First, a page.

THE HIGH Court judge hearing the dispute over whether there are public rights of way across the historic Lissadell estate in Co Sligo has said he will visit the estate before the conclusion of the case.
Mr Justice Bryan McMahon announced his intention yesterday to lawyers for the owners of the estate and for Sligo County Council and asked the sides what would be an appropriate time for him to visit. The case is expected to last several more weeks, the judge also heard.
Earlier, the judge was told by Brian Murray SC, for the owners, Edward Walsh and Constance Cassidy, that his side disputed the council’s claim that public rights of way across the estate were created under some 14 grants made in the 19th century for the upkeep of various roads between Lissadell and other locations in counties Sligo and Leitrim.
Counsel said the crucial issue was that these grand jury grants, made on dates from 1813 to 1834, appeared to relate to roads “between” Lissadell and other locations and not to roads “within” Lissadell itself.
His side had been unable to find any grant referring to the building of anything at or within Lissadell. Many of the grants also related to long stretches of road and it was not clear what specific part of the road to which the grant related.
Mr Murray was addressing issues in the council’s counter-claim in the proceedings brought against it by the owners in which they are seeking declarations that there are no public rights of way over four roads in Lissadell.
Among various claims in its counter claim, the council contends the dedication and/or acceptance of public rights of way over the roads in question can be inferred from various materials, including the passage over the roads by members of the public “throughout living memory and since at least 1900”.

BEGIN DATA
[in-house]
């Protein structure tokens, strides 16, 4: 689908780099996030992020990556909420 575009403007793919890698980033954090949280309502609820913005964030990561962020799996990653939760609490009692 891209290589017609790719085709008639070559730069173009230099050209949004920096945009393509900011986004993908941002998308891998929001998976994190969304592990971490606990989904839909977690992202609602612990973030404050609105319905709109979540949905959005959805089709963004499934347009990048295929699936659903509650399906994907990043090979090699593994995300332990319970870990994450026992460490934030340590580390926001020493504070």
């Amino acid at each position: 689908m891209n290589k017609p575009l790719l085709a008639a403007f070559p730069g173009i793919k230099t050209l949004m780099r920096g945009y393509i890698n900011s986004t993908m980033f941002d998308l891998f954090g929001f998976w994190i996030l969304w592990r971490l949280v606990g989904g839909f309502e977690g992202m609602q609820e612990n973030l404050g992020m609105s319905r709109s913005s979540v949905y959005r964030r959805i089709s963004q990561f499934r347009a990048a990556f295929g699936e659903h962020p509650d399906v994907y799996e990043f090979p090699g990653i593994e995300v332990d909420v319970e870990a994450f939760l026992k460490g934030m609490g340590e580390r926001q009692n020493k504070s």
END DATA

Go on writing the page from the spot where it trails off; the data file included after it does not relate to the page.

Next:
It also relies on various maps and the use of public money for the upkeep of roads at Lissadell.
The council also claims public rights of way may be inferred from the making of grants by the grand jury for the county of Sligo on dates from 1813 to March 1834 to the owners’ predecessors in title for the purposes of building or repairing the roadways.
Mr Murray said he expected to continue his opening today, after which his side will call evidence.
The action resumed this week after being adjourned last October to allow the sides assess the significance of discovered documents.
Mr Walsh and Ms Cassidy, whose principal address is Morristown, Lattin, Naas, Co Kildare, but who use Lissadell as a second home, bought the Lissadell estate, extending over some 410 acres and the former home of Countess Constance Markievicz, for almost €4 million in 2003. They have spent some €9.5 million restoring it and claim they cannot operate it as a tourist amenity if public rights of way exist.